January 13, 1917|
|Died: November 28, 1991
St. Lawrence, Pennsylvania
|September 23, 1945, for the Boston Braves|
|Last MLB appearance|
|September 30, 1945, for the Boston Braves|
|Runs batted in||6|
Stanley Aaron Wentzel (January 13, 1917 – November 28, 1991) was an American professional baseball player. A longtime minor league outfielder and, later, a manager, Wentzel's only stint in Major League Baseball came at the end of the 1945 season, when he appeared in four games in centerfield for the Boston Braves. The 28-year-old rookie was a native of Lorane, Pennsylvania. He threw and batted right-handed, stood 6 feet 1 inch (1.85 m) tall and weighed 200 pounds (91 kg).
Wentzel is one of many ball players who only appeared in the Major Leagues during the World War II period. After batting .321 with the Indianapolis Indians of the AA (then the minors' top level) American Association, he was called up by Boston and started four games for the Braves in the last week of the season, all against the New York Giants. He got only four hits in 19 at bats (.211), but had six runs batted in. He also scored three runs. In the field, Wentzel recorded eight putouts with no errors.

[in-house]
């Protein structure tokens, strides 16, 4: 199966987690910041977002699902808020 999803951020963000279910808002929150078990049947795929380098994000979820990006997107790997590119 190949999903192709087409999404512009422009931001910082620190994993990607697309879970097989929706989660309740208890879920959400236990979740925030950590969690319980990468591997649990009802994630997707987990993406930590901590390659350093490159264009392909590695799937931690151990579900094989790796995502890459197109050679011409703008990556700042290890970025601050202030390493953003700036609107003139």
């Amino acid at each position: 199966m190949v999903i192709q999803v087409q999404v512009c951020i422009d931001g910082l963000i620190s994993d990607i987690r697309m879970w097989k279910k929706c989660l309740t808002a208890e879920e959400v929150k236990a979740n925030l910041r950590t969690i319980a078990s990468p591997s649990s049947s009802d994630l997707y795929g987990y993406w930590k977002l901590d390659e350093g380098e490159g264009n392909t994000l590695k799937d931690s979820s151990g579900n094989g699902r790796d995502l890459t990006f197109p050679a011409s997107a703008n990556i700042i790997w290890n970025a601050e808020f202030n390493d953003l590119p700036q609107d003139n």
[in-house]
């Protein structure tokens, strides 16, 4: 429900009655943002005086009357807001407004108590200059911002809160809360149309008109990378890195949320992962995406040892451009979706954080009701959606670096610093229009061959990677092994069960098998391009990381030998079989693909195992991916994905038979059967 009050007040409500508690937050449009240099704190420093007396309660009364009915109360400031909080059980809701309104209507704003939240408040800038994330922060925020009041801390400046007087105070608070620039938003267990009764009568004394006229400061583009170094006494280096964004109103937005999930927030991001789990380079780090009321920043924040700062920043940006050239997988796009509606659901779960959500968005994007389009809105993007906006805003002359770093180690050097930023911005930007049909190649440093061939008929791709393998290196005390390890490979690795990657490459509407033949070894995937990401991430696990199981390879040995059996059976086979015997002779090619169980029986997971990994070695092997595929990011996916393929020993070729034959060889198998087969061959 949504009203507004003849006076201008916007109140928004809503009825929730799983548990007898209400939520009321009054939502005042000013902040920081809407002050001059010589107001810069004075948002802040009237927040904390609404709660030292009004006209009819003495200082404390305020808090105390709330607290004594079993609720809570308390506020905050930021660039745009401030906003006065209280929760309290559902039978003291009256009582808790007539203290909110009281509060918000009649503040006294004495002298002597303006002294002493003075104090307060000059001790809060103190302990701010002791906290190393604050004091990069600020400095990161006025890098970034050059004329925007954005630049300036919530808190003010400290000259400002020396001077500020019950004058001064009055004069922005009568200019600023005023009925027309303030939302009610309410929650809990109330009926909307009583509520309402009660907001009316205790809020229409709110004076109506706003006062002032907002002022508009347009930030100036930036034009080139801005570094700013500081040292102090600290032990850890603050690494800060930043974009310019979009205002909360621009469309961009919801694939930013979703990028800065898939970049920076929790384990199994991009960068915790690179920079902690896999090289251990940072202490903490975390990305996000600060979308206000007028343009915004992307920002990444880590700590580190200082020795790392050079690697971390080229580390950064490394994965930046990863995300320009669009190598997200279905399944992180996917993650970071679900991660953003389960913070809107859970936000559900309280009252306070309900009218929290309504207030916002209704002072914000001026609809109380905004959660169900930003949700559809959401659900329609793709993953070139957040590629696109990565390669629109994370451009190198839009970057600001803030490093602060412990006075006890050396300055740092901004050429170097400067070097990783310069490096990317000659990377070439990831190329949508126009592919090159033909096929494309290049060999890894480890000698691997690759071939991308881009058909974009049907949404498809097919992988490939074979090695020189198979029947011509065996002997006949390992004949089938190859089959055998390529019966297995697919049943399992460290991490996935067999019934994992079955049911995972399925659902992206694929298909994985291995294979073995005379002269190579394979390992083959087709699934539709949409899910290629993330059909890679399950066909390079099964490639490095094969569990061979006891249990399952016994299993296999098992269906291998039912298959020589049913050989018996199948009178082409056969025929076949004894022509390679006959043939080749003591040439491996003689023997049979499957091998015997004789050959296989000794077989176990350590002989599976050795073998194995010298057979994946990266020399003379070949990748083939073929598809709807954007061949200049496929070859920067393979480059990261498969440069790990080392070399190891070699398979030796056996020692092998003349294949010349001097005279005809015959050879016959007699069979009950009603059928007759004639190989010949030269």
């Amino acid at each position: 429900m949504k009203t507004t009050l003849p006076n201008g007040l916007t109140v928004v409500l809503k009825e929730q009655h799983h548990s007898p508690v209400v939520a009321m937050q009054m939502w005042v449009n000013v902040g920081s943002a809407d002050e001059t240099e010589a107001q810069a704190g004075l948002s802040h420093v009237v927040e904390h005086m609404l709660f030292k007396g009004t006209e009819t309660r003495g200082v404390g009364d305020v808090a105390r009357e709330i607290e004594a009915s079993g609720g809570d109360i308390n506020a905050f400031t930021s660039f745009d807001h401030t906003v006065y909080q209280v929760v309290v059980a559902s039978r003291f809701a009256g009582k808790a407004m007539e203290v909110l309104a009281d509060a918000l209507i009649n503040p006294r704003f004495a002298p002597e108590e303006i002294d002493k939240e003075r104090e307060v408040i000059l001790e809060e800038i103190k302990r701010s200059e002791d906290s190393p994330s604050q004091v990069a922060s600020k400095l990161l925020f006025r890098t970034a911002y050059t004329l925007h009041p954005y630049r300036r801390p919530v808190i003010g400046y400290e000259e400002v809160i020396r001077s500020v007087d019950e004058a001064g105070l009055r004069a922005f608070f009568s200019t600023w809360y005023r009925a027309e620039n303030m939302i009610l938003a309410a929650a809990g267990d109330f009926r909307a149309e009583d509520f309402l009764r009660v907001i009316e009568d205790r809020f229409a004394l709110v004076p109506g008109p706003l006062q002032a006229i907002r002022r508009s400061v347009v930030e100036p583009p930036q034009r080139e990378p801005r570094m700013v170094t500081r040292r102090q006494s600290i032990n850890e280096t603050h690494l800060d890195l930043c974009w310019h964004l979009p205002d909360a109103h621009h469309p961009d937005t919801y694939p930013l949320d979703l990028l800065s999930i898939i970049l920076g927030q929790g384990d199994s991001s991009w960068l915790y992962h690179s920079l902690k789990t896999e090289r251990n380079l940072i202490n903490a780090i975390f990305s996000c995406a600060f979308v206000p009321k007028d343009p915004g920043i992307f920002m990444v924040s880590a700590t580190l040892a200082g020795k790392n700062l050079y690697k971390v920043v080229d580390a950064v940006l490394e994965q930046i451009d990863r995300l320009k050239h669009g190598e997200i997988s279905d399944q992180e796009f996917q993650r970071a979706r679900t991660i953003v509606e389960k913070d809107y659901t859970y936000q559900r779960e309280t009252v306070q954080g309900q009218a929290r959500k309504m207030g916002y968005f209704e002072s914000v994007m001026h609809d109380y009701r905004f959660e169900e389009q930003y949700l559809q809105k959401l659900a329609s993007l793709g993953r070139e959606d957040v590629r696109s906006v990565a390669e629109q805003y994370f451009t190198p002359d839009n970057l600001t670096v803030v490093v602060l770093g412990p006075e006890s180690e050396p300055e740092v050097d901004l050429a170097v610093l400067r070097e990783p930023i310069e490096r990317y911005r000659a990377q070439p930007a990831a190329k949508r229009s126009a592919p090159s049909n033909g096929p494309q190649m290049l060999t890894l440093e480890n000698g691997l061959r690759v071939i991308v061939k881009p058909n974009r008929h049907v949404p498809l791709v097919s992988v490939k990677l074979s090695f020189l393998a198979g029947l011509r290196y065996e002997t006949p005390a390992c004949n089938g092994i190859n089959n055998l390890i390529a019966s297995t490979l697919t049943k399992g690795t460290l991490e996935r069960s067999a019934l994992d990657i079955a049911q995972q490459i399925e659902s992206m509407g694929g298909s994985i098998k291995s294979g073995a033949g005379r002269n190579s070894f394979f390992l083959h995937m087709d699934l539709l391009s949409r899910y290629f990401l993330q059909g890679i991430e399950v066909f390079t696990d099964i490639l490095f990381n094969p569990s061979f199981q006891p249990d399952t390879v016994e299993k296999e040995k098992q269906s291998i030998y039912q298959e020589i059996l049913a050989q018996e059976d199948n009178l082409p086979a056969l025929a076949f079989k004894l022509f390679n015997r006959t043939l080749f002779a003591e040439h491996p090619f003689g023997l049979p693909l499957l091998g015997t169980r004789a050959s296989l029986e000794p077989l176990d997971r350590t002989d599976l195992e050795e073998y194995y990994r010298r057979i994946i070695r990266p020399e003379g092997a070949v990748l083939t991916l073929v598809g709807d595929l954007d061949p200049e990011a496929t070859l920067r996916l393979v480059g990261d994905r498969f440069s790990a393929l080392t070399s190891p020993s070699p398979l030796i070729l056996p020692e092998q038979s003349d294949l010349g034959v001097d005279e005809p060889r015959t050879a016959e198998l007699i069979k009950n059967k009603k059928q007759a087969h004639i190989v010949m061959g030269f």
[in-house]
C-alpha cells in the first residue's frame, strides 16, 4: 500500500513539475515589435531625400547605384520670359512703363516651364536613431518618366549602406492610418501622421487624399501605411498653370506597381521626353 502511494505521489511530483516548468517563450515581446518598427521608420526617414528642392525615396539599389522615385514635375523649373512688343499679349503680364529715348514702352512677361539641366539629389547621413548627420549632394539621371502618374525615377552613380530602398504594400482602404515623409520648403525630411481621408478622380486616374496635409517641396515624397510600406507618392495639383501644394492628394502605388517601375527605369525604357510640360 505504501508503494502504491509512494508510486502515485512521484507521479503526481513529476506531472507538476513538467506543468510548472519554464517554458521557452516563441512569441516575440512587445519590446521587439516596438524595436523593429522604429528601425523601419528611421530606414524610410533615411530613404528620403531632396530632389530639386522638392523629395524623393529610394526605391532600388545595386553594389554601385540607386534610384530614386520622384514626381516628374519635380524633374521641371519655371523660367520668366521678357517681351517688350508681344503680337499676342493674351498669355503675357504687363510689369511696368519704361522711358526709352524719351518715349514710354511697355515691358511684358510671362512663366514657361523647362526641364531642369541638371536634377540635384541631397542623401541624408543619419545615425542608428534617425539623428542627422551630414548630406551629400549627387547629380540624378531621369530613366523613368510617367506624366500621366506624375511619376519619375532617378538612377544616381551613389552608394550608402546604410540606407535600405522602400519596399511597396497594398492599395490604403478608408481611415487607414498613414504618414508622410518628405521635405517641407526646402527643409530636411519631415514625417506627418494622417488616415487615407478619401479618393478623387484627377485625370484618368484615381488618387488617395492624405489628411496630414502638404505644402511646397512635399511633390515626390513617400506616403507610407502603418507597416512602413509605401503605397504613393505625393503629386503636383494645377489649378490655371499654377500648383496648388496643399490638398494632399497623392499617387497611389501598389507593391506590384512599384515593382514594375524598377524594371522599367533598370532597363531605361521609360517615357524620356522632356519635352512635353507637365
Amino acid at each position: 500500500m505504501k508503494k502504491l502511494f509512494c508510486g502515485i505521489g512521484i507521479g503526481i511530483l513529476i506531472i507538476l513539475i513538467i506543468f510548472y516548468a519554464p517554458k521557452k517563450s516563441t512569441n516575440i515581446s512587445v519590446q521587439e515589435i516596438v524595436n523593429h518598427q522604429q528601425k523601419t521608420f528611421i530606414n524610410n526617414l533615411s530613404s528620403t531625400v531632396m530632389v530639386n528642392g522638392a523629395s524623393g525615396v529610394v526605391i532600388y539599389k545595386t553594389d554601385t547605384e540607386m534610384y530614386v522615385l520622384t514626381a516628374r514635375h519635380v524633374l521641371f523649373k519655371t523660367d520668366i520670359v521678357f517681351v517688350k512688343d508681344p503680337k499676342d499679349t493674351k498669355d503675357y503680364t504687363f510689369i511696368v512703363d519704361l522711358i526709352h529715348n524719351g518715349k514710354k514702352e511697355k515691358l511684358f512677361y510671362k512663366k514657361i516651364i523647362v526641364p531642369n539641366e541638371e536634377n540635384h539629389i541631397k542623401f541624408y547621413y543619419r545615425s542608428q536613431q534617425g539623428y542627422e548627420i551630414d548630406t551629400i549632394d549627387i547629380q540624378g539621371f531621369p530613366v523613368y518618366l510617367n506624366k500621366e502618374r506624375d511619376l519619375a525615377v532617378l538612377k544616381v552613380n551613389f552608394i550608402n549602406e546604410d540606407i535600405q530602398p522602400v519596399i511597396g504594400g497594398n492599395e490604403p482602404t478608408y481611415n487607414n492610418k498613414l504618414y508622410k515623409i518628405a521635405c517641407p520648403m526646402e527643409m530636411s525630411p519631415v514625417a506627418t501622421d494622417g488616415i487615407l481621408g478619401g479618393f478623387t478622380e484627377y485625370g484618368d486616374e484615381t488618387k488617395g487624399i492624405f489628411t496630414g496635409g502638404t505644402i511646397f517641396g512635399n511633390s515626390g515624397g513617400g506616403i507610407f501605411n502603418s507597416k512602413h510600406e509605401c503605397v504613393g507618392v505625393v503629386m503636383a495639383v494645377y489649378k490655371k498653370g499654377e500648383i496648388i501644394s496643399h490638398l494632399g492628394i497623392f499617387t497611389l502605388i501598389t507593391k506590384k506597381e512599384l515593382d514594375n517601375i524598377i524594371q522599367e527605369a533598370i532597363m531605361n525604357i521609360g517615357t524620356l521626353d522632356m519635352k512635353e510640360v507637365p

Wentzel returned to Indianapolis for 1946 and after that season, on September 30, he was included in a multiplayer trade that sent him to the Pittsburgh Pirates with future Hall of Fame second baseman Billy Herman, pitcher Elmer Singleton and infielder Whitey Wietelmann for third baseman Bob Elliott and catcher Hank Camelli. Herman was promptly named playing manager of the 1947 Pirates, but he was aghast at the cost — Elliott — the Pirates had paid for him. "Why, they've gone and traded the whole team on me", he said. Elliott would win the 1947 National League Most Valuable Player award and lead Boston to the 1948 National League pennant. Herman's 1947 Pirates lost 92 games and finished tied for seventh in the NL, and he resigned before the season's final game.
- Boston Braves Historical Association Newsletter, Vol. 19, No. 3, Autumn 2010